The University at Buffalo has never passed this way before. The Bulls have never experienced the unbridled exhilaration of a championship and only know the ache of failure.
But here they are, in Ben Roethlisberger's old neighborhood, on the doorstep of the Mid-American Conference East Division championship, a ritual usually reserved for the likes of Miami (Ohio), Ohio University and Akron. From here, Turner Gill and the Bulls nearly can touch the title and create their own memories and history.
"This is why you play college football," said sophomore defensive tackle Dane Robinson. "You want to win your conference championship, you want to go to a bowl game."
A win today at Miami (4-5, 3-1) and the Bulls are a step closer to living out what was once believed to be an unattainable dream. Bowling Green put a slight detour in their path by defeating Akron, 44-20, on Friday. Should the Bulls (4-5, 4-1) win today, they can claim the East Division outright with a victory over Bowling Green on Nov. 17 in UB Stadium. Kickoff for today's game against Miami is scheduled for 3 p.m. at Yager Stadium.
"We hold our destiny, everything is in our control," Robinson said. "This game is no different than Akron, no different than Toledo, no different than Ohio. Only, the magnitude has gotten greater each game."
To understand how good the present must feel to UB football, consider the past.
The Bulls have one winning season in the last 20. The only coach who left town with a winning record since 1960 is Doc Urich. But UB's recent stuffing of Ohio, Toledo and Akron suggests a power shift in the MAC.
"It's definitely different around here," said junior wideout Ernest Jackson. "We usually don't hear [talk of a championship] around here. It's a great thing to hear now so we're enjoying it."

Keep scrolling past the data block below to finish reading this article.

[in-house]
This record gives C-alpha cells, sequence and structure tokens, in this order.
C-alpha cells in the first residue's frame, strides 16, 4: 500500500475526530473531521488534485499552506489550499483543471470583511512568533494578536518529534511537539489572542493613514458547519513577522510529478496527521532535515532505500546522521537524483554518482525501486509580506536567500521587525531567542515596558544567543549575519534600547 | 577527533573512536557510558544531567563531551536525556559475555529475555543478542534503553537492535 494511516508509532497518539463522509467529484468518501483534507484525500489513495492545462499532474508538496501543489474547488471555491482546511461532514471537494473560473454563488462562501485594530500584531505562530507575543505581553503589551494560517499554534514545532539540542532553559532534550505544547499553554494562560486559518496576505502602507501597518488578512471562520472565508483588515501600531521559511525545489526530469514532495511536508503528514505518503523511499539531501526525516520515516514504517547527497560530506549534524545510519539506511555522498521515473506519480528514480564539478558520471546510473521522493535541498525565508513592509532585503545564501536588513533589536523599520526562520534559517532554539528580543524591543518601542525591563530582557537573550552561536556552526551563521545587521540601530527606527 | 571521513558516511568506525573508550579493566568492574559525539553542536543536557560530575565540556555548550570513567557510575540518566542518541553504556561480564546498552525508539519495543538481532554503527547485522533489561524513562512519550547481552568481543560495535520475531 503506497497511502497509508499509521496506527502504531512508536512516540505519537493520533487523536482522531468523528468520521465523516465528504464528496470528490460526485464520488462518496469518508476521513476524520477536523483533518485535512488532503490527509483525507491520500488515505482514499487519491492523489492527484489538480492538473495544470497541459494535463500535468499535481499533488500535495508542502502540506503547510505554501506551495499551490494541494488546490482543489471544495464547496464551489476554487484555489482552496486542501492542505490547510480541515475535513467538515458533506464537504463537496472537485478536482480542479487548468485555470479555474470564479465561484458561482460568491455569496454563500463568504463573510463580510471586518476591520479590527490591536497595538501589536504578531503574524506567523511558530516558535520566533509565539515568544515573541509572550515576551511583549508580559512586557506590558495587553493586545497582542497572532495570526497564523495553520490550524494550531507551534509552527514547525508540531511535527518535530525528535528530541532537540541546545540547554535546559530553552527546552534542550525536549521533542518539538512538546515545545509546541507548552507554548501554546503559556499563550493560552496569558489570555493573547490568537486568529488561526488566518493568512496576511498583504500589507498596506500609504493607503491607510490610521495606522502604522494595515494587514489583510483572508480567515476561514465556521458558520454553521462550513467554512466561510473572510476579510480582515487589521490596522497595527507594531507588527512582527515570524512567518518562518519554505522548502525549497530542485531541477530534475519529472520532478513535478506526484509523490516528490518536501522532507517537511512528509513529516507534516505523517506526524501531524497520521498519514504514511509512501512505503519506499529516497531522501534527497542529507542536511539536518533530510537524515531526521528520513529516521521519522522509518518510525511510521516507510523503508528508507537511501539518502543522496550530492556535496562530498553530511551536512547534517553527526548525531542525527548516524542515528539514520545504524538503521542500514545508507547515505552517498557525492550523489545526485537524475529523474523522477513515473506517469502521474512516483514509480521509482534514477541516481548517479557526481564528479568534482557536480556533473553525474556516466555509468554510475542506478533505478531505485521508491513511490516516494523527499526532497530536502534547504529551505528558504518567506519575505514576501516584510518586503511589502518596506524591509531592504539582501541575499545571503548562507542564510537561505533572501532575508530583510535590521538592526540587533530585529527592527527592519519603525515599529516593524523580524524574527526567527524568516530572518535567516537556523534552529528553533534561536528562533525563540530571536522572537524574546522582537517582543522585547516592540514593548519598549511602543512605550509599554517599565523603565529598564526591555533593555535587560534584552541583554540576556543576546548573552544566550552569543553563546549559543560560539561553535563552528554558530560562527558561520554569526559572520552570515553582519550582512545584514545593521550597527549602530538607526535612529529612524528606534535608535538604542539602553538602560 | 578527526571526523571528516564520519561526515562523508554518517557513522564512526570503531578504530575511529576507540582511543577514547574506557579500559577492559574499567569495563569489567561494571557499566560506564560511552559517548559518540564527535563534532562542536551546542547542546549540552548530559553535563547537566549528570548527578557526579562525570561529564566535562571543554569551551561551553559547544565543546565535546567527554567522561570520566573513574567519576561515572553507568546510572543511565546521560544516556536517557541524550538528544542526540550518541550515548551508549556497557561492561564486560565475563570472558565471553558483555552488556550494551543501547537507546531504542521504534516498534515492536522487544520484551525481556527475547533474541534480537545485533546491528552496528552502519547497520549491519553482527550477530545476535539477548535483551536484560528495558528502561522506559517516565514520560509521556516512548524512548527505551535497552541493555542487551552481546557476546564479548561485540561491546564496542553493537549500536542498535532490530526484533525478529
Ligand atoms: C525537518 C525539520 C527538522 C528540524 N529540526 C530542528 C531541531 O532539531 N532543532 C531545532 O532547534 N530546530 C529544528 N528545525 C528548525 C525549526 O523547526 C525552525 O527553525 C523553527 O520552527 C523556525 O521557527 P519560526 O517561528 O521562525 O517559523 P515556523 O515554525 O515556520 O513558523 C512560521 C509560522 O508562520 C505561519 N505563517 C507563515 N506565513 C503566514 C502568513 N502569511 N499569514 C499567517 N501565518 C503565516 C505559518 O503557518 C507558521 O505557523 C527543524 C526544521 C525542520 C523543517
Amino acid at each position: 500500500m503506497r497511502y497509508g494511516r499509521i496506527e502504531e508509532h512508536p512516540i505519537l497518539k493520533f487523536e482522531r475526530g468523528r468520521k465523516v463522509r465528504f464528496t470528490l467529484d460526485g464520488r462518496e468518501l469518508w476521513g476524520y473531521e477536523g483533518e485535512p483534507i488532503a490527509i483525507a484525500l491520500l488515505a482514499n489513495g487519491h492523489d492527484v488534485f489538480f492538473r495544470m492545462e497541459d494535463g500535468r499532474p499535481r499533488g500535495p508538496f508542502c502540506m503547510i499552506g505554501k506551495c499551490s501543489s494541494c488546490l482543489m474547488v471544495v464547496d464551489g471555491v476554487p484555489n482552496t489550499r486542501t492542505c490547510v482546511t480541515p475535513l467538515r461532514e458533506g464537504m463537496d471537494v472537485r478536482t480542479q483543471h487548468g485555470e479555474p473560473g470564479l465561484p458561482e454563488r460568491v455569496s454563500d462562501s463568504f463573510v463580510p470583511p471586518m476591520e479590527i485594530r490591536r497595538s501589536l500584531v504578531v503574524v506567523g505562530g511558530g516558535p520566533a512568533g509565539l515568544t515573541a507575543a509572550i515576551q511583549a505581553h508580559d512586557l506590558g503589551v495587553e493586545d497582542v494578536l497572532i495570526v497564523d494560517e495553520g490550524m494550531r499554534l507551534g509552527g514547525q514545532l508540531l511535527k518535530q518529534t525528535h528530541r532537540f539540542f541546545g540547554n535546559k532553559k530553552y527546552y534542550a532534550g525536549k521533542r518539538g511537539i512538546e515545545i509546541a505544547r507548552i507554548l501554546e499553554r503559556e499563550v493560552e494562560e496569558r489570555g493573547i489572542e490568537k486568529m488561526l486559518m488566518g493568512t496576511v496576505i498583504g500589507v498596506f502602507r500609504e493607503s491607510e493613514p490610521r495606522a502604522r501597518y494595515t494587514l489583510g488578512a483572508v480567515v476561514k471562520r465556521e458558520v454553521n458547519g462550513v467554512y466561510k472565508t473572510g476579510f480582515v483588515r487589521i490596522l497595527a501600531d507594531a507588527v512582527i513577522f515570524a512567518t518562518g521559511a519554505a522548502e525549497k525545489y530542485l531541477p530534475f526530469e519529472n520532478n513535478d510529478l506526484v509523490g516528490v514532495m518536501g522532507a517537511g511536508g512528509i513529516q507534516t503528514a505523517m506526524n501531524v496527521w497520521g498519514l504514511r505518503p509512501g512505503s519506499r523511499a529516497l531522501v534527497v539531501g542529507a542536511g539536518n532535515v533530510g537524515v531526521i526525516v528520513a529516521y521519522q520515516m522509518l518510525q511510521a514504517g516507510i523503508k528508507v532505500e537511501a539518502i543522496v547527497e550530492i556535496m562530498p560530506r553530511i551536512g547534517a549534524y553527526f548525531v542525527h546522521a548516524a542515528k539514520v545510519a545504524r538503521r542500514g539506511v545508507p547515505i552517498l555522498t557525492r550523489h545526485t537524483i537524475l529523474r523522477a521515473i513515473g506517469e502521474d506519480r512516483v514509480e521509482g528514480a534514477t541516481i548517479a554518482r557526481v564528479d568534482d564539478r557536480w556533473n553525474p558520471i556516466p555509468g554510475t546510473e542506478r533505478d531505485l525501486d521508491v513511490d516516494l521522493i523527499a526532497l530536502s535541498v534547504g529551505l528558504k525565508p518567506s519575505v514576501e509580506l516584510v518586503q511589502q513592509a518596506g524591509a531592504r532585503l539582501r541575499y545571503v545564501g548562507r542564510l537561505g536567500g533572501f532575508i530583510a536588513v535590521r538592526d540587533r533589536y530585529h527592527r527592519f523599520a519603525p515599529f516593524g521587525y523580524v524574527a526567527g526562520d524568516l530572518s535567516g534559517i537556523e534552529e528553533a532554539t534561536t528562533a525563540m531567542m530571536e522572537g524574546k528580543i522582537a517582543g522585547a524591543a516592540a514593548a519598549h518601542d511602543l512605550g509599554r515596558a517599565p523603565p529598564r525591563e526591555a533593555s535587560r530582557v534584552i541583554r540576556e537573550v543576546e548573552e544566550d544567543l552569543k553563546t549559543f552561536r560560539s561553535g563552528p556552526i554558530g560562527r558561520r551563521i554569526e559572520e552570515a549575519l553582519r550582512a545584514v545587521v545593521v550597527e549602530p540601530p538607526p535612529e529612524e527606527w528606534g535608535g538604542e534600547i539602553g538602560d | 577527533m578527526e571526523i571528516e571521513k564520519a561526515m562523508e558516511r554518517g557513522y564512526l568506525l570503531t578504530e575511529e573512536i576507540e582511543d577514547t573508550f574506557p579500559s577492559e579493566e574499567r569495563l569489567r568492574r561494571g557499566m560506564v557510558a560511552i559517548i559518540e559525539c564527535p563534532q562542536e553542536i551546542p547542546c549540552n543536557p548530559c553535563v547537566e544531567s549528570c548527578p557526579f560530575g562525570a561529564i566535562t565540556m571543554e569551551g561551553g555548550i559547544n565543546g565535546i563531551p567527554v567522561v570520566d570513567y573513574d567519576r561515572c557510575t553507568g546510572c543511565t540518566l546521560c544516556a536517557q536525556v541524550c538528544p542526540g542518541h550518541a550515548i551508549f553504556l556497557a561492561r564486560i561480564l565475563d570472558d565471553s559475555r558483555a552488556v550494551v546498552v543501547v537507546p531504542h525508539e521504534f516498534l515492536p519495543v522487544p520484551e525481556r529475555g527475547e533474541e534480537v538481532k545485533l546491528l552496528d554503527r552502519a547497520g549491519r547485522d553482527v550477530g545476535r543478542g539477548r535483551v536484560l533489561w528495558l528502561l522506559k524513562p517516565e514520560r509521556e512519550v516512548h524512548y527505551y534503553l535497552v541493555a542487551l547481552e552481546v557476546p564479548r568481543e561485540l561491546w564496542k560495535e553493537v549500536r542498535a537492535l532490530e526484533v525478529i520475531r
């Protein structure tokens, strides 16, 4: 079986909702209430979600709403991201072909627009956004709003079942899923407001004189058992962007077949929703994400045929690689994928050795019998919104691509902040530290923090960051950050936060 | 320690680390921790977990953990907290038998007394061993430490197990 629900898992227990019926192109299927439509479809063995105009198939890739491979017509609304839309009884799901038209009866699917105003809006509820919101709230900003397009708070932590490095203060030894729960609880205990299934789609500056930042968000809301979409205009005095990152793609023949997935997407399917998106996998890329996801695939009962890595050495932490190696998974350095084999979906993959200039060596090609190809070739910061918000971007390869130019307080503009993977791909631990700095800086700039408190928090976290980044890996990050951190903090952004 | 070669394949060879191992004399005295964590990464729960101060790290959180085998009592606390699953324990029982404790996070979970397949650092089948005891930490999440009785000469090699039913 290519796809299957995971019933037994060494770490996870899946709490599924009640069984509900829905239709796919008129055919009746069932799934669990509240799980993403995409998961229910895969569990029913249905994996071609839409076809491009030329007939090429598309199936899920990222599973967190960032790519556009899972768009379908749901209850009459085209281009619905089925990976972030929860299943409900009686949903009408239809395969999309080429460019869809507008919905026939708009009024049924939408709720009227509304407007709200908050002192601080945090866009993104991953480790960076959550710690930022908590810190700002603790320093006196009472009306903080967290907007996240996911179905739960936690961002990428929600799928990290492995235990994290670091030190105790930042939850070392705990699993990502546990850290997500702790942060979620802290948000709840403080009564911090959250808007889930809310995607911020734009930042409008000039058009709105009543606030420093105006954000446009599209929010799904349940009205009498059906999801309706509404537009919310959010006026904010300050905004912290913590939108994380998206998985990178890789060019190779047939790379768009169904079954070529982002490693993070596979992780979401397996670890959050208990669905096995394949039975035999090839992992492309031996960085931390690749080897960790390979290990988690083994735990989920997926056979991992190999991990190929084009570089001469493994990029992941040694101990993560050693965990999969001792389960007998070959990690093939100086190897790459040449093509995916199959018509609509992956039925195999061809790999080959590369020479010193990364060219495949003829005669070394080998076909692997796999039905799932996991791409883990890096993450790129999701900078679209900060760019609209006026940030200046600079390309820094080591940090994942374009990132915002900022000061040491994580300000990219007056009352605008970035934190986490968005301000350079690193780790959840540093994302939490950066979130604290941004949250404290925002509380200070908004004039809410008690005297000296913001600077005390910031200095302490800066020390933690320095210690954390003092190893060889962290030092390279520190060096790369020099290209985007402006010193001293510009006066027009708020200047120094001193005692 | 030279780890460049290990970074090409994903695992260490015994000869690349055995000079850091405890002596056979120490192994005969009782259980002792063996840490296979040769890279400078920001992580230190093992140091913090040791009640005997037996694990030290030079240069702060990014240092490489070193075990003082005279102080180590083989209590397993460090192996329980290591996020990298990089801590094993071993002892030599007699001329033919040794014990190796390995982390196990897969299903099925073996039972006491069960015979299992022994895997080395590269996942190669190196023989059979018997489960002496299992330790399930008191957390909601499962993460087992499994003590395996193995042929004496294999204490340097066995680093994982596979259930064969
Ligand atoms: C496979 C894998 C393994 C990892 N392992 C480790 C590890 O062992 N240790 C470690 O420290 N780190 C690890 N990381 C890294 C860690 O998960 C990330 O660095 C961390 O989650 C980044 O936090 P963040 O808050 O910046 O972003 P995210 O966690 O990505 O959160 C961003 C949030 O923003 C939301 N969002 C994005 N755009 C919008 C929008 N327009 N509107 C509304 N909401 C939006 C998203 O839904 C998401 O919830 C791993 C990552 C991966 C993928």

It almost seems fitting that UB's path to the MAC elite leads through Miami. No one has tossed around the Bulls, especially at home, quite like the RedHawks.
In their last four visits to Oxford -- dating back to 1999 -- the Bulls have been outscored, 187-30. The trip in 2005 was particularly gruesome when Miami administered a 54-13 beat down.
A few days later, UB Athletics Director Warde Manuel decided to fire coach Jim Hofher with two games remaining in the season. Manuel needed the extra time, he said, to find another coach and that led him to Gill, who has guided the Bulls to their most wins since becoming a Division I-A program in 1999.
"The University at Buffalo football program has an opportunity to do some things special over the next three ball games," Gill said. "We're positive about that."
And UB doesn't seem bothered by its rag-doll way of life at Miami.
"They have nothing to be ashamed of," Gill said. "The past is the past."
So focused are the Bulls that rumors of Gill's departure to either Nebraska or SMU -- hot-button topics throughout college football -- haven't been mentioned on the team.
"I haven't said a word," Gill said. "They have listened to what I've told them from Day One. You don't let outside distractions interfere with what you're trying to get done. Period."
And what UB is attempting to do is create history. The time has come to face its legacy.